I often am asked the question, Should I take a DNA test? This question is raised with more frequency when a DNA sale, such as the one I blogged about yesterday, is in progress. Up until the last few months my answer was, "Only if you have defined a genealogical question that a DNA test might help answer."
Now my answer has evolved. My previous response is still the most important. You should have realistic expectations about what such a test may or may not be able to tell you. If you have defined a genealogical question, it is easier to examine:
- if any DNA test may help to provide an answer to your specific question;
- which kind of DNA test may be the most likely to provide helpful information; and
- who in your family should be tested to find the desired information.
For genealogical purposes three tests are available to the general public. Y-chromosome tests, for men only, trace surname--paternal lines. Mitochondrial tests, for both genders, tract umbilical cords--maternal lines. Autosomal tests provide information about all ancestral lines but are genealogically useful for a few generations back in time. Therefore, the part of your family tree you are exploring will suggest which of these tests--if any are likely to provide useful genealogical information and whether you or one of your close relatives should be tested to discover potentially useful matches.
In recent months I have become aware of two other reasons for taking DNA tests for genealogical purposes. My father-in-law died in October. Subsequently, my wife and I moved into a continuing care retirement community. These two events have caused me to realize that the DNA of the older generation of our families is worthy of being preserved--along with their oral history and documents. Sometimes younger family members can be tested to achieve the same results. However, particularly with autosomal testing, every generational transfer erodes the results.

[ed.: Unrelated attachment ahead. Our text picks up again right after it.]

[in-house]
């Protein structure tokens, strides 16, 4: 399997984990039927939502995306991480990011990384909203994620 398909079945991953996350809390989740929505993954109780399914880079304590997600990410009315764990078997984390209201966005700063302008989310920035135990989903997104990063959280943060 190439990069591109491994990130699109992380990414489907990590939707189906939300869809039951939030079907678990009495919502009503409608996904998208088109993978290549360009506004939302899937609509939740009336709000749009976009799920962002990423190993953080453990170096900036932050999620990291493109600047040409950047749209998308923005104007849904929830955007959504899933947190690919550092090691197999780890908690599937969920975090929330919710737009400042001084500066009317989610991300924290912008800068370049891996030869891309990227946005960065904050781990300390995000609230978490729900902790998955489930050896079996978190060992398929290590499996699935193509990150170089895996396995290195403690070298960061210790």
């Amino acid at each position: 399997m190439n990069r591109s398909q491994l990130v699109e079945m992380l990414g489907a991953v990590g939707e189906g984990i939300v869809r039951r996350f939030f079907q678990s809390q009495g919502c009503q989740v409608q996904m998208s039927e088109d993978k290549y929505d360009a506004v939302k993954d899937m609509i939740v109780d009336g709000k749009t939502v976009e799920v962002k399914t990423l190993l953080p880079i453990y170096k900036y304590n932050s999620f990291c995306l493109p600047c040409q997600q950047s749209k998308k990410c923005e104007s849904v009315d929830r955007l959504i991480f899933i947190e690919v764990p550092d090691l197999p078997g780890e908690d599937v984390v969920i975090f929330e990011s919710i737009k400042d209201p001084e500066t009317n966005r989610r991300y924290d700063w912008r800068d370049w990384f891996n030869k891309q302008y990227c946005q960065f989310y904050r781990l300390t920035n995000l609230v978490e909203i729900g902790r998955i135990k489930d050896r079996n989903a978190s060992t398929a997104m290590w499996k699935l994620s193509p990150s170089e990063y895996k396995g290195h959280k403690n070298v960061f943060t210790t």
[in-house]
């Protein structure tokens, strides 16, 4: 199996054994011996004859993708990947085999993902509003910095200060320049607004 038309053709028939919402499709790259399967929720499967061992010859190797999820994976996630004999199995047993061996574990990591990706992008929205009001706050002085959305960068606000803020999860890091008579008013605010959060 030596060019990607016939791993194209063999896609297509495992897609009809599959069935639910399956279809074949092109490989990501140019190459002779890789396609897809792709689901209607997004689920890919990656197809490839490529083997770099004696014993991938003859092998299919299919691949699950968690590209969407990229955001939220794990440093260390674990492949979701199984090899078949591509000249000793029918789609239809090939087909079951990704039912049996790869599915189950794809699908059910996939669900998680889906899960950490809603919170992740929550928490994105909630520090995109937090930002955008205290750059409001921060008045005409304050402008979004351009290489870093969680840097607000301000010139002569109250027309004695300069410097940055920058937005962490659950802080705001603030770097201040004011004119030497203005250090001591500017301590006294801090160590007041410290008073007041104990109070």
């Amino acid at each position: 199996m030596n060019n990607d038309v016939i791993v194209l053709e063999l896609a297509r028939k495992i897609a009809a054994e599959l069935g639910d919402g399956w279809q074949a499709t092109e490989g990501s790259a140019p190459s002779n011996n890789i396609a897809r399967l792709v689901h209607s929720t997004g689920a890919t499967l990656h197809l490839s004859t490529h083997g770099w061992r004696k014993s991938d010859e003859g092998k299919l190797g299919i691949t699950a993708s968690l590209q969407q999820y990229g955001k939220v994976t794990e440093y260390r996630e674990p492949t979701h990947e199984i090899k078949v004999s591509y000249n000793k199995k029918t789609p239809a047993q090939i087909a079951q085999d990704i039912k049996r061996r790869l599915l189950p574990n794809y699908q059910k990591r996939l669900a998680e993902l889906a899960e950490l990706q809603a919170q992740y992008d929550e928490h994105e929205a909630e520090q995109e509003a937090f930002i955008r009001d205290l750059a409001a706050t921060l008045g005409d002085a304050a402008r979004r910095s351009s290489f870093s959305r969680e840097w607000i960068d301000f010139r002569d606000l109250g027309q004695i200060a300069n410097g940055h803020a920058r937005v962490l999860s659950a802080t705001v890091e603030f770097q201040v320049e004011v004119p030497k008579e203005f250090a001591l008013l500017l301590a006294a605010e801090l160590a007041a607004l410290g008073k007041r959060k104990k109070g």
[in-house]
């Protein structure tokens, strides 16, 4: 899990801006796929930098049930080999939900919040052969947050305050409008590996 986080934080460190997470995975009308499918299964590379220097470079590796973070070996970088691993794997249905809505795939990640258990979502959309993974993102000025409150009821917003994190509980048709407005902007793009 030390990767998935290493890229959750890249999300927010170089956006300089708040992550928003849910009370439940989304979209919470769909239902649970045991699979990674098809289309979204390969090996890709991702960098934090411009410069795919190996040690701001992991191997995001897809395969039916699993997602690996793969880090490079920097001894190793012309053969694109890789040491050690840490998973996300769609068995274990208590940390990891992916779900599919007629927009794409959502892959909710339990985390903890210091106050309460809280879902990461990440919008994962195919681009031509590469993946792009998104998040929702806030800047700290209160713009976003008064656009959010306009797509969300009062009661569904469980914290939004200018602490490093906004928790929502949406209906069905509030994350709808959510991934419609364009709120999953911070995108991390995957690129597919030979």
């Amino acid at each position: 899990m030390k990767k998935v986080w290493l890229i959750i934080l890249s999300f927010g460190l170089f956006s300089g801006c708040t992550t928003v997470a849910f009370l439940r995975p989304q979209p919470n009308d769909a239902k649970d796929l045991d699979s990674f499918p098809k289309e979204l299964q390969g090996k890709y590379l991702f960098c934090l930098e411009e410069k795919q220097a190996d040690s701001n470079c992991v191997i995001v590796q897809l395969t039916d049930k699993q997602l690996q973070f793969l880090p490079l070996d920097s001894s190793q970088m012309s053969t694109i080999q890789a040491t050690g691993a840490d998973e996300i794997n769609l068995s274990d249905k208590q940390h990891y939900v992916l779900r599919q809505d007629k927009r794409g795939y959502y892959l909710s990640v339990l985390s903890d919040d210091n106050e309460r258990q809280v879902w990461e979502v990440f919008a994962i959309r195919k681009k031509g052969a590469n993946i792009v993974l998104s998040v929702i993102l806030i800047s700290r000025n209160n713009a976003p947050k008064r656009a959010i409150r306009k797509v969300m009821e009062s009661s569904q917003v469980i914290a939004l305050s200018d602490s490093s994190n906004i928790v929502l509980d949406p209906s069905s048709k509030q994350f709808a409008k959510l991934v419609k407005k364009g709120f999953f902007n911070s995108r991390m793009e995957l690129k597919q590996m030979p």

A third reason for testing is curiosity about new things. This is not sufficient motivation for everyone. However, for those with discretionary income, it may be provide justification. DNA test results may provide entertainment longer than a golfing weekend and perhaps at a lower cost. However, if you are trying to justify testing on this basis alone, you should understand that you may not find immediate gratification through matches with previously unknown relatives.
So, should you take advantage of DNA sales? Maybe. As long as you understand why you are testing and what the potential benefits may or may not be. The test results will not, by themselves, magically extend your family tree. However, when combined with traditional research methods and considerable communication with apparent matches, this tool can lead to new insights about your family history.
The exciting possibilities of testing DNA for medical issues is an entirely different topic which I may blog about in the coming weeks. The potential of personalized genomic medical treatment are truly mind boggling as are the related ethical issues.